PH, Japan in talks on studying potential COVID-19 cure

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The Philippines and Japan have begun discussing clinical trials involving an anti-flu drug which may be used against the coronavirus disease, the Department of Health disclosed on Saturday. (FILE PHOTO)

Metro Manila (CNN Philippines, April 25) — The Philippines and Japan have begun discussing clinical trials involving an anti-flu drug which may be used against the coronavirus disease, the Department of Health disclosed on Saturday.

Health Spokesperson Ma. Rosario Vergeire said the agreement between the countries is still at the "initial stages of coordination." The Philippines and Japan are planning to study and test the Avigan drug, which is designed to combat influenza, she said.

"Meron din po tayong trial na sisimulan... Ito po'y isang gamot naman, which is Avigan; pero nasa initial stages of coordination pa lang po tayo," said Vergeire during the 'Laging Handa' briefing of government officials.

[Translation: We also have a trial we will work on. This is for a drug, the Avigan but we are still at the initial stages of coordination.]

A clinical trial is a study on how a medicine affects patients who have a certain condition. Earlier, officials said President Rodrigo Duterte spoke with Japan Prime Minister Shinzo Abe, saying the Philippines is ready to join a clinical trial for Avigan.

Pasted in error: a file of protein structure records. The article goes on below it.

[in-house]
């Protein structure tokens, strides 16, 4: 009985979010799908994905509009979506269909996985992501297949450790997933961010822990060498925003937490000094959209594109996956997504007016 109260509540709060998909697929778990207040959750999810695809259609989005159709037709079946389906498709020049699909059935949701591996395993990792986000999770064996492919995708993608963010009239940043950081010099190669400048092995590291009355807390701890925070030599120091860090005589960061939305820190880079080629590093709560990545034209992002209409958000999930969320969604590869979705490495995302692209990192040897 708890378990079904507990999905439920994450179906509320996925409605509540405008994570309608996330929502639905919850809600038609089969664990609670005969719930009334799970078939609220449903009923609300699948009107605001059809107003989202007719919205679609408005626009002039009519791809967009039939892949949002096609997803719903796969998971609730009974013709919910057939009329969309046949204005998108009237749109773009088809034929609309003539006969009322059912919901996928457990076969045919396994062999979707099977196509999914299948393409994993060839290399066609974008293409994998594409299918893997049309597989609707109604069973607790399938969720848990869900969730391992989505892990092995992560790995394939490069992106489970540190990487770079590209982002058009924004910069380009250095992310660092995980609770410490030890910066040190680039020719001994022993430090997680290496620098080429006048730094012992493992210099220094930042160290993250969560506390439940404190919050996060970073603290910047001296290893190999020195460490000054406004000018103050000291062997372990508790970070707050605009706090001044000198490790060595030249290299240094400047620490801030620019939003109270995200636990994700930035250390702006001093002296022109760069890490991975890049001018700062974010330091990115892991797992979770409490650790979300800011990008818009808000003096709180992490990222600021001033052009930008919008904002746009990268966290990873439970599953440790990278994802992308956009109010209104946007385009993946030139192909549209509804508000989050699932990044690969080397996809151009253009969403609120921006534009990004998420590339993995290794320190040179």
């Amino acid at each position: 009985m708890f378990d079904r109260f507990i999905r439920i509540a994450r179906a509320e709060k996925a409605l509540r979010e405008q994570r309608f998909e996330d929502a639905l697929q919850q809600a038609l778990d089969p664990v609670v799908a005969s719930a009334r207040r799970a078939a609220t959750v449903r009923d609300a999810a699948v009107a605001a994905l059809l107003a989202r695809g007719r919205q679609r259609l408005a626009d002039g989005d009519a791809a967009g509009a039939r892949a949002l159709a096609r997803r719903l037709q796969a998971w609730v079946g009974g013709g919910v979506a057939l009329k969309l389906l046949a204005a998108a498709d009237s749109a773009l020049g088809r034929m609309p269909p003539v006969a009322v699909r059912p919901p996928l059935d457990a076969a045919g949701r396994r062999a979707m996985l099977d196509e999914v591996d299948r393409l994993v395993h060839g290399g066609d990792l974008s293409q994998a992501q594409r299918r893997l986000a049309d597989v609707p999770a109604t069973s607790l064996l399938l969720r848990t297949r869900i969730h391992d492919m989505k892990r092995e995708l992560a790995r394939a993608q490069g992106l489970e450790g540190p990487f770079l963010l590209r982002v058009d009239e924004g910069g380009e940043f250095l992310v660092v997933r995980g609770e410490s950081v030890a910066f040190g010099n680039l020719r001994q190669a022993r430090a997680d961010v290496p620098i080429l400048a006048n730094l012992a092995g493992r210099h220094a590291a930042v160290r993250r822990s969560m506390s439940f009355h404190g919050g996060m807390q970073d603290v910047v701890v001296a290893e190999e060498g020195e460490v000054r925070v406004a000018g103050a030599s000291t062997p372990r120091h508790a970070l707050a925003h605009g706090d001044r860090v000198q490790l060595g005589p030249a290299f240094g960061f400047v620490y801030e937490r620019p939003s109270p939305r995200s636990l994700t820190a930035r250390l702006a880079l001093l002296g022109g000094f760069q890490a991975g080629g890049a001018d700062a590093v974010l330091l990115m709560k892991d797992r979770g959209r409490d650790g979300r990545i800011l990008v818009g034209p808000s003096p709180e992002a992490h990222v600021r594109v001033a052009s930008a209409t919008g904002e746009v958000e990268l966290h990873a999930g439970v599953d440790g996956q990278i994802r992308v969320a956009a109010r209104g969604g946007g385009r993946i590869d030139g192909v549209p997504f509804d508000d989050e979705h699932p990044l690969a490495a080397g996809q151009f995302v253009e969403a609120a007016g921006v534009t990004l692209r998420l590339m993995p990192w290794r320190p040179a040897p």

The country has been working on local and joint international efforts on finding a drug which can cure COVID-19. The University of the Philippines and the Philippine General Hospital got the go signal to start a clinical trial on convalescent plasma therapy, which involves using the blood plasma of a patient who has recovered from COVID-19 and transfusing it to another patient, hoping that the antibodies the recovered patient had produced would help the sick patient get better.

Vergeire said UP already started its tests and is seeing good results so far.

"Naumpisahan sa ibang mga pasyente, at meron ho silang mga ni-rereport na maganda; ngunit hindi pa rin ho 'yan enough evidence na kumpleto para masabi na talagang epektibo," she said.

[Translation: The trial has started on some patients and they have reported good news but that is still not enough evidence to say that it is indeed effective.]

The Philippines is also participating in a "Solidarity" clinical trial by the World Health Organization to check if four drugs - antiviral Remdesivir, antimalarial drug Chloroquine or Hydroxychloroquine, antiretroviral drugs used to treat HIV Lopinavir with Ritonavir, and Lopinavir with Ritonavir plus Interferon beta-1a - can treat COVID-19. Over 100 countries with more than 1,200 patients are part of the WHO trial.